TV kills you!

Researchers from the University of Queensland, Australia, say every hour of TV watching after age 25 cuts almost 22 minutes off your lifespan. So people who spend a lifetime average of 6 hours per day in front of the tube “can expect to live 4.8 years less” than adults who do not watch TV.

Interesting, isn’t it? But the point is… could TV kill you more quickly? Go through the following case and find out.

The “crime scene”

Landstrasse 13, top 9. Mary, A Caucasian woman, 52 years of age is lying on her sofa watching episode 1.023 of her favorite soap. A very emotional scene and suddenly Mary gasps for air and looses consciousness. Her husband is with her and immediately calls 9-1-1. He is told to perform cardio-pulmonary resuscitation (CPR) until the ambulance arrives and he is given instructions on the phone.

Back to life

The resuscitation team gets into the flat after 9 minutes and takes over: ventricular fibrillation, three shocks, back to sinus rhythm and to life! Mary is a survivor to sudden cardiac death (SCD), and she is doing fine.

Searching the cause

Mary has no previous history of cardiac disease and nobody in her family has ever experienced sudden cardiac death. So why did she get a life threatening arrhythmia? Let us go through the work up step by step and see if we can find the reason. Let us start with the ECG:

12-lead ECG at hospital admission

 


Do you find anything special? Some degree of ST segment depression in the left precordial leads maybe. But remember, this ECG was written shortly after resuscitation. The lab test also showed nothing that would point to the cause of her problem. What do we do next? “Echo, what else?”

 

 

The echo team

We were really confident that echo could provide the answer. Maybe some form of cardiomyopathy or signs of coronary artery disease? What did the echo show? Look for your self:

 


Apical 4-, 2- and 3-chamber views with speckle-tracking
analysis proving preserved LV systolic function.
LV global longitudinal strain (GLS) is -23,8%!!


Mary has normal left ventricular function, and no wall motion abnormalities. To be more precise, her LV also shows normal longitudinal contraction (assessed by speckle-tracking echocardiography). So we don’t have indirect signs of recent/old myocardial ischemia. This does not rule out coronary artery disease as a cause of SCD. Maybe she had an ischemic event in the setting of a critical coronary stenosis. This is why coronary angiography is next on the list:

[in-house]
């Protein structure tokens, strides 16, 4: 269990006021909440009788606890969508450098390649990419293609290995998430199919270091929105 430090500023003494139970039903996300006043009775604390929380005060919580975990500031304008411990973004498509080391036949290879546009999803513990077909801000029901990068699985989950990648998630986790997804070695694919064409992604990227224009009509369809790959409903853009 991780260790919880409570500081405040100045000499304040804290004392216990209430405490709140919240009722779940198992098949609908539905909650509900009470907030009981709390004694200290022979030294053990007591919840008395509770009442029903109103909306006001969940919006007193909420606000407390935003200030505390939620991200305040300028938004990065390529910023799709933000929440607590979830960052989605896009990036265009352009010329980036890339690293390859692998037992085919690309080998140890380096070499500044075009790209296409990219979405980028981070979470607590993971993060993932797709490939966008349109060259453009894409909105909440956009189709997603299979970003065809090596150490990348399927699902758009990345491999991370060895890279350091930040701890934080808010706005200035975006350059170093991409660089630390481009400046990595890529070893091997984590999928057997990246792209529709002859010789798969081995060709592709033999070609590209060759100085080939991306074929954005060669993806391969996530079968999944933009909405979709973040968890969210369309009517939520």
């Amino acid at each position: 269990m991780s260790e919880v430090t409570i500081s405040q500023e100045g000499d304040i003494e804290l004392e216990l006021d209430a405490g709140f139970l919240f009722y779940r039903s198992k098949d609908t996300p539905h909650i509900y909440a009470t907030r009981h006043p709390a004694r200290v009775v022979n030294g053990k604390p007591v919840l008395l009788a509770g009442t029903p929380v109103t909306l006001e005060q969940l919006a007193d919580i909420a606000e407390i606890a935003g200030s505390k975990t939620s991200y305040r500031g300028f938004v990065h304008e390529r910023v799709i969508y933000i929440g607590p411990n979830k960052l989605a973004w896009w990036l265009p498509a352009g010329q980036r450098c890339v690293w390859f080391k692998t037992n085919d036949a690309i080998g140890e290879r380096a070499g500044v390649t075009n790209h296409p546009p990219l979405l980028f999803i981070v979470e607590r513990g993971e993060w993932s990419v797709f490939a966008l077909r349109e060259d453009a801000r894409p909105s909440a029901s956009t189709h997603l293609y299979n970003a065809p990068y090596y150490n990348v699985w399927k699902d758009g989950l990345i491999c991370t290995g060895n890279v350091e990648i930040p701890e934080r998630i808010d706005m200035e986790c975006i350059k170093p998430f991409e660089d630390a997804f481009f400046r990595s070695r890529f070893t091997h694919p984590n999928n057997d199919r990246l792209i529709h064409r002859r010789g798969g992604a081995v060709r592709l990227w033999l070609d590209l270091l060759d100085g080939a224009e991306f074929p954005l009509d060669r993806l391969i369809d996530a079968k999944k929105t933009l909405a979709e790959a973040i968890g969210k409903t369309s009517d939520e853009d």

Left anterior descending and circumflex coronary arteries
are completely normal.



Right coronary artery
are completely normal.

 

There is something…

Let me show you one thing we did detect regarding Mary’s cardiac valves:



Apical 4-chamber view with color-Doppler showing mild to
moderate mitral regurgitation (MR).


 

Do you believe this MR can be responsible for SCD? No. Moreover, flow velocities across every single valve are normal!

Brains at work

Now that the most likely diagnosis is gone, we need to sharpen our wits! What would you look for? Maybe there is something we are missing?


Apical 4-chamber view no LVH, normal LVF.


Parasternal short axis view: No pericardial effusion or any other
abnormality that could explain SCD
.

 

What do we need to exclude? Let us go through the list: hypertrophic cardiomyopathy (nope, Mary has no LV hypertrophy), restrictive cardiomyopathy (nope, normal atrial size and normal diastolic function), acute myocarditis (nope, there is no pericardial effusion or LV dysfunction). Moreover, the absence of pronounced trabeculations means Mary does not have LV non-compaction cardiomyopathy. And nothing points to an infiltrative disease, such as cardiac sarcoidosis, amyloidosis, Fabry disease or hemochromatosis. Even the right ventricle is normal in size and function. It doesn’t look like RV dysplasia.

Mary’s heart, as well as echo, “disappoints” us again. Our last hope cardiac MRI:



MRI study showing a normal heart.

 


But MRI disappoints us as well: absolutely nothing, no late enhancement as indicators of myocarditis, and no fatty infiltrations or other signs of right ventricular dysplasia.

Groping in the dark

Imaging is usually great and in most instances we find something that explains the cause of SCD, but here we are without an answer. You might ask: Why are we showing you a case with a normal echo - a normal heart. For two simple reason: first, to show you the reality (approximately 10-15% of SCD occur in the absence of structural heart disease) and, second, because modern diagnostics has its limitations. There are situations where we are simply left groping in the dark.

Hypothesis, Hypothesis, Hypothesis

What are non-structural causes for SCD? Maybe Mary has a cardiac channelopathy. A disease that is usually genetic (mutation) in origin, leads to dysfunction of the ion channels and predisposes to malignant ventricular arrhythmias. There are severely different variations: Long QT Syndrome (LQTS), the Brugada Syndrome (BrS), the Short QT Syndrome (SQTS), and the Catecholaminergic Polymorphic VT (CPVT). A normal ECG (as in Marys case) does not rule out such a pathology. Or maybe it WAS the television that almost killed her?

Post your ideas!

Do you have any suggestions? And what is the consequence for Mary. Would you recommend ICD implantation? Write a comment, don’ t be shy!

A final note

By the way, folks, I’d rather avoid watching endless TV serials … I mean, just in case. Attend our 123sonography courses, instead; it is proven that they are harmless ;) and make you a better echocardiographer.
 

 
Yours,
Anna Maria Pistritto + Lisa Krenn


PS: More cases dealing with sudden cardiac death:
Detecting a mistake
Dying hearts